So, I go in twice a week and sous-chef for Antonella, the big kitchen boss (actually tiny), making lunch for 60 of Lucca’s hungry and homeless and then, 20 minute turnaround, 60 boys from the local hostel. There is a lot of frying and a lot of pasta. One day I fried about 300 eggs. The boys, African, Albanian, Syrian, all go to school or work and are basically optimistic (being under 25) and they are sick of the pasta, muttering in French and asking if the meat is cat meat. They are energetic, buzzing, intense. The hungry Lucchese are much, much sadder, big and slow. They get food delivered from Caritas, served and added to by us. Two interesting things. 1) Of about 60 people who come every day only one of them is regularly drunk and even he isn’t that drunk. 2) The food is GOOD. Squid in bietola, vegetable sformato, cod with chickpeas, and stuff the UK homeless would never get or, probably, wouldn’t eat if they did. This lot is defeated by life, some of them really well-dressed, probably not homeless, just broke, really making an effort. Others, especially the older Middle Eastern men who speak French, look as if they were doctors and teachers back home. There is a real feeling of the desperation and humiliation. The resident nun, a big, loud lady who left school at 11, is lovely to the boys and horrid to the homeless. Weird. Anyway, this lunch happens in a very run down but beautiful palazzo with a big garden where the boys smoke in the cloister and where we get herbs. The Italians are pretty awful to their refugees until they get leave to remain. After that, well, it’s pretty lovely actually.

I feel like I should say stuff about Russia but, really, what is there to say?

Audiobooks? The Dry. The Elegance of the Hedgehog.
Podcast? Dirty John.
Netflix? The Get Down

Recipes

I made these for a dinner party I had in a perfect AirBnB in Rome, right on Portico D’Ottavia in the ghetto, above a fried artichoke place and round the corner from the Acquamadre Hammam where you must all go immediately. So exciting to be in a caldarium in actual Rome. Cooking for ten with only a table knife and no pans was quite difficult. Did the chicken pastilla and cheescake deal, but while we stood around we ate ..

Potato Skins with Guacamole

Bake potatoes. Scoop out the insides and discard (Hope fried them to crispy and added feta cheese for breakfast the next morning so don’t throw them away!). Cut the skins in half or quarter slices depending on size of potato. Rub olive oil, salt and ideally paprika on them (but I didn’t have any paprika) and then roast them until crispy – about ten minutes but check them a lot.
No blender guacamole – mash very ripe avocados (two for ten people was good) and then add lime juice, parsley, spring onions and garlic mashed in salt.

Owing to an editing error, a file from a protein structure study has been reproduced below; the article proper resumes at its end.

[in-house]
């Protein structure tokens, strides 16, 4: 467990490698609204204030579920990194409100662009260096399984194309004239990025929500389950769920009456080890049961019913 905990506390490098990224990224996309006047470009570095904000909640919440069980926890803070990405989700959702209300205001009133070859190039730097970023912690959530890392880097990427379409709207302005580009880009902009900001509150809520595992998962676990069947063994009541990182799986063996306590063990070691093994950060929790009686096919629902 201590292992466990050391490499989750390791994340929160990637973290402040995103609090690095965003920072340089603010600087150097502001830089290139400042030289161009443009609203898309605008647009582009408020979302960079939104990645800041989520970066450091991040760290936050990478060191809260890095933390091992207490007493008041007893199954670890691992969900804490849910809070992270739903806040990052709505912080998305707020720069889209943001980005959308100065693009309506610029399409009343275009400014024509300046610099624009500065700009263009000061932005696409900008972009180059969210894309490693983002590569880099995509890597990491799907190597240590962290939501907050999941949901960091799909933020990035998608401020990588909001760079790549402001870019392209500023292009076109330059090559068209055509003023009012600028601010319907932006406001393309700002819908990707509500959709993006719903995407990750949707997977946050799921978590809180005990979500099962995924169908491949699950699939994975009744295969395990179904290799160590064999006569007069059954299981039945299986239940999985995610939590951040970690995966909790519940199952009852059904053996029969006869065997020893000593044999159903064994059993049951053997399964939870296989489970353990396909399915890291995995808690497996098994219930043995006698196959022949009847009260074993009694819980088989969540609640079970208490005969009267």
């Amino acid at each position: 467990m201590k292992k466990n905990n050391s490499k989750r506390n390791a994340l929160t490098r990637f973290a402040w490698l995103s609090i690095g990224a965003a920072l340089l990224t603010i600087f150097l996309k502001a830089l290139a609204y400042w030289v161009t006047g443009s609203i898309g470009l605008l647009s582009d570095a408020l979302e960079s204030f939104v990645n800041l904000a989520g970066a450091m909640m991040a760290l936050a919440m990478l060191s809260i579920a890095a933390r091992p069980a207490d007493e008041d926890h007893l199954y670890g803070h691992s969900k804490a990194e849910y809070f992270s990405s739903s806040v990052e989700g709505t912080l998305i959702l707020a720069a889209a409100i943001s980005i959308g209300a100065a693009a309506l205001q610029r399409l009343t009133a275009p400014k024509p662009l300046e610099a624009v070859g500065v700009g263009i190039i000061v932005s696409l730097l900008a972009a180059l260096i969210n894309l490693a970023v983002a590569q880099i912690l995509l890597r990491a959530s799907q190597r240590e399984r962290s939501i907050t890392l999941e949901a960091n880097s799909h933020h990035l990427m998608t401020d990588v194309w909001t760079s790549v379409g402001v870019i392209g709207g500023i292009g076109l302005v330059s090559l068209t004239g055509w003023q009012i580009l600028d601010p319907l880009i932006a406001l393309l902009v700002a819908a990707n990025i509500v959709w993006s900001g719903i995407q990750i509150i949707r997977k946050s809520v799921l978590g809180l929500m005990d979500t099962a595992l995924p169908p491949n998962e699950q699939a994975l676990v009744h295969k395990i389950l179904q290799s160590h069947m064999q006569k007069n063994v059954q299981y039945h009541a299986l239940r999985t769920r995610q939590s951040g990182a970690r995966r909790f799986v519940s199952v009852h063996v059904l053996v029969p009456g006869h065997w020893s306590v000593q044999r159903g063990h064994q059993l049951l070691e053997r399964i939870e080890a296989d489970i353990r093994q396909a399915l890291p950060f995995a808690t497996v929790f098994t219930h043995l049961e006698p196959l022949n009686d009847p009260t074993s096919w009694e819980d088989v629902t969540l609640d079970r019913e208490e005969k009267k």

In a retro 70s fit, I put the guacamole in the potato skin boats.

Orange Salad

This is so beautiful in Italy because most oranges are blood oranges. Seriously, this salad is just oranges. You can add chopped fresh chilli (I did), rocket, parsley, mint, coriander, salt, pepper, a bit of lemon juice and olive oil.

What to do with Chicken Scrags

You know those nasty little mini chicken breasts supermarkets sell? Vile. But it’s all I had last night. I was thinking of Chinesifying them with sesame oil and seeds, spring onions, soya sauce etc, but I was feeling the Middle East. Weirdly, this was delicious. Then again, it’s asparagus season here and you hardly need even to cook them.

Fry the chicken in olive oil with chopped chilli, onions and garlic until it’s nice and brown, add ras al hanout, salt, pepper aaand…cinnamon. When it all looks fried and cooked and delicious add a can of tomatoes. That’s IT. Rice. Asparagus. So good.

Pistacchio Cake

I’ve put a recipe for this up before. It’s the Honey and Co cherry and coconut cake, but I made it with pears. It’s got mehreb in it (crushed cherry pips – who knew?), coconut, almonds and then you push plums or cherries or really anything into the batter and bake with pistacchios on top. I add vanilla essence but then I add vanilla essence to everything.

Are you Okay? If you need to talk – Therapy via Skype – annablundy@gmail.com 

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About Anna Blundy

Honorary psychotherapist with a Masters in Psychoanalytic Theory and another in Psychodynamic Clinical Psychotherapy. Novelist - Author of the Faith Zanetti quintet - The Bad News Bible, Faith Without Doubt, Neat Vodka (US - Vodka Neat), Breaking Faith, My Favourite Poison. Also a memoir of my father, Every Time We Say Goodbye and my most recent thriller - The Oligarch's Wife